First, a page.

Coupons for digital switch considered


WASHINGTON -- Brushing aside congressional suggestions that the nation is ill-prepared for the conversion to digital TV, the Commerce Department on Monday unveiled its plan to help subsidize the switchover from analog.

In the National Telecommunications and Information Administration plan, each household can claim a pair of $40 coupons that they then can use toward the purchase of a set-top box that can translate digital signals so television shows can be viewed on analog TVs.

"The transition from analog to digital television is a historic change and brings with it considerable benefits for the American consumer," Secretary of Commerce Carlos Gutierrez said. "The coupon program is designed to help ease the transition to digital TV. Not only will the transition help expand consumer choices, but more importantly, the digital transition will enable more efficient use of the nation's airwaves providing new advanced wireless services and increased public safety services for all Americans."

While the plan envisions as many as 33,750 of the coupons, actually a card similar to consumer gift cards, it is unlikely to be enough to convert the tens of millions of analog TV sets. There are about 73 million TVs in America, though many of them are hooked up to cable, or satellite TV service. About 15% of the TV-watching population depends on an antenna for its service.

Government officials hope that enough consumers will decide to buy TVs that can automatically receive the digital signals, switch to digital cable or satellite TV to ease demand for the boxes.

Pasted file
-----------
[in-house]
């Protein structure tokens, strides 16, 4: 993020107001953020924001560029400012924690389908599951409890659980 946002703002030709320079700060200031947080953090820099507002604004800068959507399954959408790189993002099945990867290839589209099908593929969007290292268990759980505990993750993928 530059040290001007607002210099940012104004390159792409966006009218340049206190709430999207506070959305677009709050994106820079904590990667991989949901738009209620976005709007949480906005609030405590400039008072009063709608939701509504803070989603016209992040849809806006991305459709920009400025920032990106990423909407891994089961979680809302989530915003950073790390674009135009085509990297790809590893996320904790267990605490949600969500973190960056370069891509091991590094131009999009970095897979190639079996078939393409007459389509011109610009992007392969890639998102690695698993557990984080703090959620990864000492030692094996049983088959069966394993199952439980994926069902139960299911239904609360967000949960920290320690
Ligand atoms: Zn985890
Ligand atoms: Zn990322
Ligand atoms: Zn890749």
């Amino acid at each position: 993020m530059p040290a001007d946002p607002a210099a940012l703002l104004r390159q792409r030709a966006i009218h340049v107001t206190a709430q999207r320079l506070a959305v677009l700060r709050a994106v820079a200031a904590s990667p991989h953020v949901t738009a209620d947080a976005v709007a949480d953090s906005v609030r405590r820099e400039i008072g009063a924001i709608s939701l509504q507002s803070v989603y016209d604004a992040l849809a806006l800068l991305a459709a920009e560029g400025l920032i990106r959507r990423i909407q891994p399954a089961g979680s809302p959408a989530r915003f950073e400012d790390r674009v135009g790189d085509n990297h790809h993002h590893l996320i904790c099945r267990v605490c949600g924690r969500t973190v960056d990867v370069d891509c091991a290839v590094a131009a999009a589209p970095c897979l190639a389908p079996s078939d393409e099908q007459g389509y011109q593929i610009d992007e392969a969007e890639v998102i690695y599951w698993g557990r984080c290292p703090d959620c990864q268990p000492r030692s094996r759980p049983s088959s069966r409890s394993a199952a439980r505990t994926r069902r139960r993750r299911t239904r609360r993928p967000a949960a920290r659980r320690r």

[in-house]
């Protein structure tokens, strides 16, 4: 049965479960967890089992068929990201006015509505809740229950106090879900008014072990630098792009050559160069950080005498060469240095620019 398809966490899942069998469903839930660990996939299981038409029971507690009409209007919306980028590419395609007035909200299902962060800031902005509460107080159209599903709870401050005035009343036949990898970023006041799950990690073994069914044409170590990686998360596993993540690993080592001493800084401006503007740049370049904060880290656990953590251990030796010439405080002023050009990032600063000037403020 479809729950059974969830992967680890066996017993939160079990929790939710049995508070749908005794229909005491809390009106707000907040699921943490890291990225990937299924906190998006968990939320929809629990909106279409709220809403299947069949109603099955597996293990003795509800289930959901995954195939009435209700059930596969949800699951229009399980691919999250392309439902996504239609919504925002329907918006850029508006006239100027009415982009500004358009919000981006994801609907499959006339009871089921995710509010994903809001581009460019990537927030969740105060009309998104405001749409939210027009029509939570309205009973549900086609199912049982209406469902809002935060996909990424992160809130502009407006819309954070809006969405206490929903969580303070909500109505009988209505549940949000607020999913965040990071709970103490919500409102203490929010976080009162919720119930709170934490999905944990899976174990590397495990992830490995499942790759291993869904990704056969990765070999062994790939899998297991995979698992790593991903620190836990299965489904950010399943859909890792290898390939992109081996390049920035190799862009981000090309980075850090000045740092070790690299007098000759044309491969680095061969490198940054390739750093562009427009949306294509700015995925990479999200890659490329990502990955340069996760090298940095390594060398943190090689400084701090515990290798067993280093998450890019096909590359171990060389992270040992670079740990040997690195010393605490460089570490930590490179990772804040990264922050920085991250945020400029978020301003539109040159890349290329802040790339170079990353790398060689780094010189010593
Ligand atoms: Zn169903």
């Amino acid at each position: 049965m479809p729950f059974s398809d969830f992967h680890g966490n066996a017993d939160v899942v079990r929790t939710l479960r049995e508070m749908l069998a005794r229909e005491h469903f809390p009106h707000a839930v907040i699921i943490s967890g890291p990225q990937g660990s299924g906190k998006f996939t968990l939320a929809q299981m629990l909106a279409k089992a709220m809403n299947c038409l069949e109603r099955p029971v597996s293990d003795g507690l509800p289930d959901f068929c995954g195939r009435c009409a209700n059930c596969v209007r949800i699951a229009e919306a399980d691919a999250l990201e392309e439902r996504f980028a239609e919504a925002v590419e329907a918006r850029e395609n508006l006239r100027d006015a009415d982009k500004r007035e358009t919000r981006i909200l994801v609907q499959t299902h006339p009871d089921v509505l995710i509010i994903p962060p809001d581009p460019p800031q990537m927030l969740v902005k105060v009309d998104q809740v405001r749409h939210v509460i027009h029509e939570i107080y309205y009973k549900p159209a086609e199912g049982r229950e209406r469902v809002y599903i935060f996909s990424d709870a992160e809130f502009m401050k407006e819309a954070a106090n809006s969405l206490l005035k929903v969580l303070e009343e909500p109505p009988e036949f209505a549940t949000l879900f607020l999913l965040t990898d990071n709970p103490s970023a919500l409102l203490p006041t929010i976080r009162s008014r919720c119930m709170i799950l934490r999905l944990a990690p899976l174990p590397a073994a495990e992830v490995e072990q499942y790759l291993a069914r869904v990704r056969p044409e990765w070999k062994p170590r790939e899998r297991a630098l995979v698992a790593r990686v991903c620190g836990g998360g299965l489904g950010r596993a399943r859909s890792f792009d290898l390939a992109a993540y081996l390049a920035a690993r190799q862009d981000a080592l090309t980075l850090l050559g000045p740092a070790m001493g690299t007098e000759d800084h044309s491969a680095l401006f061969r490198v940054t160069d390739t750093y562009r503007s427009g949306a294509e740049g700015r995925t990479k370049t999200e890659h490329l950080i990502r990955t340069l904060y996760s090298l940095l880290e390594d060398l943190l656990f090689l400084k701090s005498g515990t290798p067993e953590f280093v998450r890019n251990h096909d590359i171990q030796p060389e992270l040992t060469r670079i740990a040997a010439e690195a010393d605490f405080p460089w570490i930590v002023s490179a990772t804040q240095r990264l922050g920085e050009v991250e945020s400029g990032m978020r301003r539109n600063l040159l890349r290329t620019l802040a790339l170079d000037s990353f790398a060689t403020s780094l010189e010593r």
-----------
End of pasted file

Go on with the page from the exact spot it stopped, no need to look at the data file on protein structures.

"This is one option," said Assistant Secretary for Communication and Information John Kneuer.

Analog signals are scheduled to cease Feb. 19, 2009. From that time forward, TV programming will be transmitted digitally. Digital signals allow broadcasters to air high-definition programming with its movie-quality picture and CD-quality sound or several "standard-defintion" programs or other programming streams. While "standard-defintion pictures aren't as good as high-definition ones, they are better than the regular analog picture.

Lawmakers have questioned the wisdom of the switch and its methods.

When the 2009 date was approved, Democrats pushed for a more robust program for the switch. The $1.5 billion for the set-top box subsidy isn't enough.

"After the administration opposed Democratic efforts to secure sufficient funding in favor of more tax cuts, the administration now shows newfound concern that not all households will be covered," said House Commerce Committee chairman Rep. John Dingell, D-Mich. "If the administration believes additional funds are needed to prevent consumers' television sets from going dark, then it should ask the Congress for such funding."

While Dingell said Monday that he supported the 2009 cut-off, he has questioned the wisdom of a hard date.

Under the NTIA, every household would be eligible for the coupons until slightly less than $1 billion is spent. If that doesn't go far enough, another $500,000 could be released, but limited to only those people who depend on an antenna to get their TV.

"We want to make sure that no households are faced with losing service," Kneuer said.

Kneuer declined comment about possible changes in the date, saying Congress has to decide what to do about the frequencies that will be released by the switch.

When lawmakers approved the date, they set aside some of the analog frequencies for public safety; the rest will be auctioned. Many bidders have expressed an interest in the frequencies as they are some of the best for transmitting all kinds of services including broadband.

"I think before you consider changing the date, you need to answer these questions at the outset," Kneuer said.